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loggerboots

developing eye/mouth coordination in catching

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Hi Folks,

 

I taught my adopted border collie to fetch and she's pretty good at it now. It took a while, as she initially didn't have much interest in balls or frisbees, but once she figured out what I wanted, she became pretty keen on the game. She never tries to catch a ball or frisbee mid-air on a long throw, however, she always waits for it to land. If I gently toss a ball of frisbee to her from a short distance away, she will try to catch it.

 

I thought it would be fun to try to teach her to catch a frisbee mid-air (rather than retrieving it as she now does), so I started working on this a few days ago.

 

We're just starting, and I just work on it by tossing a small, soft frisbee from about 6 feet away and giving her praise and a treat whenever she manages to catch it mid-air and no praise/treat if she fails to catch it. This worked for fetch, just seemed to let her know what I wanted and it's fun for her, so I figured I'd apply the approach to catching as well.

 

Her eye/mouth coordination is so-so, she gets on 'streaks' where she'll fail to catch it a bunch of times (usually knocks it down with her nose while lunging for it or mistimes her bite) and she'll also go on hot streaks where she'll catch it a bunch of times in a row. It's like teaching a kid how to catch, really. She's not very good now, but I'm thinking she'll improve with repetition and then we can increase the distance and the degree of difficulty (e.g., right now I'm basically tossing it right at her head so she doesn't have to position herself).

 

Am I correct in assuming that this coordination will develop over time and it's normal for a dog to be a little inconsistent with their catches initially - just like a kid who needs to develop hand/eye coordination? Or, do some dogs just 'have it'? I ask, because I see some very ball and frisbee motivated dogs at the dog park and they make some pretty impressive catches and I'm not sure the owners really worked with them on it.

 

NOTE - she's not intrinsically motivated to fetch or retrieve, all her keenness comes from (I think) the fact that she sees it as some kind of task that I want her to perform and she treats it like work (she does the working pose, gets real focused, etc). Fetch didn't come easy and I doubt this will, either.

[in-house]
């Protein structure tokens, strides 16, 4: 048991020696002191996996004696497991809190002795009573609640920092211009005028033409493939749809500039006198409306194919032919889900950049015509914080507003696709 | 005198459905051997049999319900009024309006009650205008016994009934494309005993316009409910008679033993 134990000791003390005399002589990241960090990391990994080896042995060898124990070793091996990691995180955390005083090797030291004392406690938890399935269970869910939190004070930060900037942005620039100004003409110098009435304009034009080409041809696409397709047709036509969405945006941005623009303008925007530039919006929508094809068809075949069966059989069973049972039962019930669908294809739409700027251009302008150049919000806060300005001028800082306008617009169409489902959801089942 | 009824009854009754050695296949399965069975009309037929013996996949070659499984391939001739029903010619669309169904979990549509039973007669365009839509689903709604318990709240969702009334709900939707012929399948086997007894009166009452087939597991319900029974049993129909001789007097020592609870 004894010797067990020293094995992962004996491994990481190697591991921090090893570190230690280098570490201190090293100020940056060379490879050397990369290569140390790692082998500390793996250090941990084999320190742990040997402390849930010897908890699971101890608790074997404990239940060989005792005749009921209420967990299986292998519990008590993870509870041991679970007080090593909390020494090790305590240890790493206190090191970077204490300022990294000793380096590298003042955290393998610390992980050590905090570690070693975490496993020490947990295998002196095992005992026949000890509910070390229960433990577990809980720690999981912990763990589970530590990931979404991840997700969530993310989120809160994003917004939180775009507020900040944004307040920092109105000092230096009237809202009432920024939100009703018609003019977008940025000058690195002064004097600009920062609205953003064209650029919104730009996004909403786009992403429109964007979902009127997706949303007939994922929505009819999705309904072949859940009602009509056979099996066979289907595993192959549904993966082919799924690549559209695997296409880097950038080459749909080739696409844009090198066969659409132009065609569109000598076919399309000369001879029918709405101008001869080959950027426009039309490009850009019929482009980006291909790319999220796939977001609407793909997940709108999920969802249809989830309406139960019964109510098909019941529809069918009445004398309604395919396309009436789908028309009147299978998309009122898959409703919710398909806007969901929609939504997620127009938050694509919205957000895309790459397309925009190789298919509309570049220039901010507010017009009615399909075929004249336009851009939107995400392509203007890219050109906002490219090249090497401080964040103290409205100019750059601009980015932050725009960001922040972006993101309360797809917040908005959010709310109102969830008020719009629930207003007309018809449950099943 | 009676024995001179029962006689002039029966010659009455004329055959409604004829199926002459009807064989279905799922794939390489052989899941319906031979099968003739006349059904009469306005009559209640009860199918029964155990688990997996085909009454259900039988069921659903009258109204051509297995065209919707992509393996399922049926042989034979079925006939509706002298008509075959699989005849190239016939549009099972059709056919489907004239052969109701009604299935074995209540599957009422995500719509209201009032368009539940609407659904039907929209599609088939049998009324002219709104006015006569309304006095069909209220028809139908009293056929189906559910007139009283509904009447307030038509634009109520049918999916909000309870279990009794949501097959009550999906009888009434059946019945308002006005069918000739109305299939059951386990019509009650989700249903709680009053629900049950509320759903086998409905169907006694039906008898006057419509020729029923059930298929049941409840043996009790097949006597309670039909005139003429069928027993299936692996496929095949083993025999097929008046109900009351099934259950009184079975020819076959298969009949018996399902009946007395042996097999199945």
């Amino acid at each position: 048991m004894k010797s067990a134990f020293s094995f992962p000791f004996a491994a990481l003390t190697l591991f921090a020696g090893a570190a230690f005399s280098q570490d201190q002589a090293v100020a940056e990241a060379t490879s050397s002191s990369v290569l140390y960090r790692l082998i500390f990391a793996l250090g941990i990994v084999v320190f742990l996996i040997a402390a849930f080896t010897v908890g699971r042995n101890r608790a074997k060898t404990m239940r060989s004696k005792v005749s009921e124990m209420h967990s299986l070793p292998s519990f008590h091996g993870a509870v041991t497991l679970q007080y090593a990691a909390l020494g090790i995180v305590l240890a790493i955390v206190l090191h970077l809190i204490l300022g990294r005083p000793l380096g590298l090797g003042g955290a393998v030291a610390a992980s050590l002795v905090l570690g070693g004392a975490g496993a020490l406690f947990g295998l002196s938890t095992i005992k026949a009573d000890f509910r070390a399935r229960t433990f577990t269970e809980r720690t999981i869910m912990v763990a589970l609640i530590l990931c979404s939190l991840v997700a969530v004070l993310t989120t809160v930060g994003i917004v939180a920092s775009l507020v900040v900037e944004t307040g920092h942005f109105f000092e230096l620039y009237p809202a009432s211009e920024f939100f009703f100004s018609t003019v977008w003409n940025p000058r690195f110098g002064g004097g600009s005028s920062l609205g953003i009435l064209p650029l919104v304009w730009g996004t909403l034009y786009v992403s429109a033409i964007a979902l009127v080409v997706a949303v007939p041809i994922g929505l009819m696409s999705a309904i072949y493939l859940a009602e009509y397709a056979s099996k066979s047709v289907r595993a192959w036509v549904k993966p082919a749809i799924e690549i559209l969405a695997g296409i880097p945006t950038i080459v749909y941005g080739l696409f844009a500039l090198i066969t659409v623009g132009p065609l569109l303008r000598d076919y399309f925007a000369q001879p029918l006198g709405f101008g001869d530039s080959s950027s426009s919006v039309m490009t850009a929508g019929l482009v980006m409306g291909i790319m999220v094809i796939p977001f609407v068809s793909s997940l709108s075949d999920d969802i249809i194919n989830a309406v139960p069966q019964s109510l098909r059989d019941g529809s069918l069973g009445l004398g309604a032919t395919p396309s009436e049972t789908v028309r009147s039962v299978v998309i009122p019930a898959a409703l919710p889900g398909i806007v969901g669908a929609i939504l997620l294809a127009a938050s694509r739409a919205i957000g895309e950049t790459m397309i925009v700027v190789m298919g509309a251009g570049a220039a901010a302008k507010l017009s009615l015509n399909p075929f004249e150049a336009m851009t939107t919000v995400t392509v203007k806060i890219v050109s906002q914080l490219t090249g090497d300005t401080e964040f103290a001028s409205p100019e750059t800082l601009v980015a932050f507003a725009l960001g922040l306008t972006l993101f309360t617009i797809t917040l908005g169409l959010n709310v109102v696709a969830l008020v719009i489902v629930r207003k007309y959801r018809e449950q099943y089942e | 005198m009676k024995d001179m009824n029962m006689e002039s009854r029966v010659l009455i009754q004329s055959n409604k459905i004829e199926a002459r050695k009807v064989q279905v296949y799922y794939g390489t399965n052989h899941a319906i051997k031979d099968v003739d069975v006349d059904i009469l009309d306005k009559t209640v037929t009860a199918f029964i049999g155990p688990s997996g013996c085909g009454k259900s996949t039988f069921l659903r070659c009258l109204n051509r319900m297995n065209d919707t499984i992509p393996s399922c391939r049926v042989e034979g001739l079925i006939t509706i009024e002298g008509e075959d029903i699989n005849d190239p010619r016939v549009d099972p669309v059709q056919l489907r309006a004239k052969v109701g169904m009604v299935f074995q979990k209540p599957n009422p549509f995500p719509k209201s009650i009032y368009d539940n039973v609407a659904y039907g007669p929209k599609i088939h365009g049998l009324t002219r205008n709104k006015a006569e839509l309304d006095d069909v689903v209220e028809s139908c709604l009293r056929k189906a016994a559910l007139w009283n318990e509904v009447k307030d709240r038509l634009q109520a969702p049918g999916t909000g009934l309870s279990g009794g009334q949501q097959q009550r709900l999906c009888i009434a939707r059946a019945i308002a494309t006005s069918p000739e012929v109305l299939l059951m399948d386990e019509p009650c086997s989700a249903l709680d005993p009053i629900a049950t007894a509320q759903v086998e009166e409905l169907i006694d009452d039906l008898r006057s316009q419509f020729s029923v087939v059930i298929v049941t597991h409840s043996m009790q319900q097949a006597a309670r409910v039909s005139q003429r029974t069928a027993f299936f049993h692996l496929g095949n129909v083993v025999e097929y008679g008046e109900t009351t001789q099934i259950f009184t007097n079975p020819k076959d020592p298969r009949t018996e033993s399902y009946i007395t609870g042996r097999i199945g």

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I would not be surprised if with time her skills devolop, but I think dogs like humans have differing levels of eye to mouth coordination. My current young dog is one of those very impressive leaping dogs, my previous border collies could catch but did not go for the glamor leaps like Rievaulx does, I think it is just his talent we certainly did not teach him.

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My dog has always been crazy about fetch or chasing balls rolling on the ground. But she would not try to catch a ball unless it bounced first. So what I did was just set her up in front of me and say 'catch' and lightly toss the ball at her. She's improved a lot over the years and with repetition. But yeah, she's not a high flying dog and probably won't. Once she understood how to catch balls she also generalized catch to other tossed objects.

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My border collie tilly loves to catch treats balls ect and as she has got older she has gotten better at it I did not try to teach it she just picked it up The male dog we have will set there let the ball bounce off him and when it rolls to a stop pick it up and fetch it has been this way since he learned to fetch different dogs different talents

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I think the catches can be taught/improved via throwing rollers and marking/rewarding ones that are caught before the disc falls & stops, by holding the disc up a bit and encouraging her to take it from your hand, and keeping your sessions short (!!!). If she's failing a bunch of times in a row, pack it in and try another game. Mark catches with glee and additional throws (if reinforcing -- consider food, tug, etc if it's a more preferred reinforcer). If she's better at catching shorter throws, keep your throws short until she's at 80%+ accuracy, then gradually increase the distance.

 

Some dogs just have it, and eye/mouth coordination comes more naturally. But I think all can be taught to strive for a midair catch if you maintain criteria and control reinforcement. It's just like any other behaviour.

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Some BCs also have minor eye sight issues so that might be, too. Not saying that I think it is very likely in your case but it does surface sometimes and usually does not impair them a lot other than in very specific eye-dependent tasks (like catching a frisbee in mid-air, jumping in agility etc).

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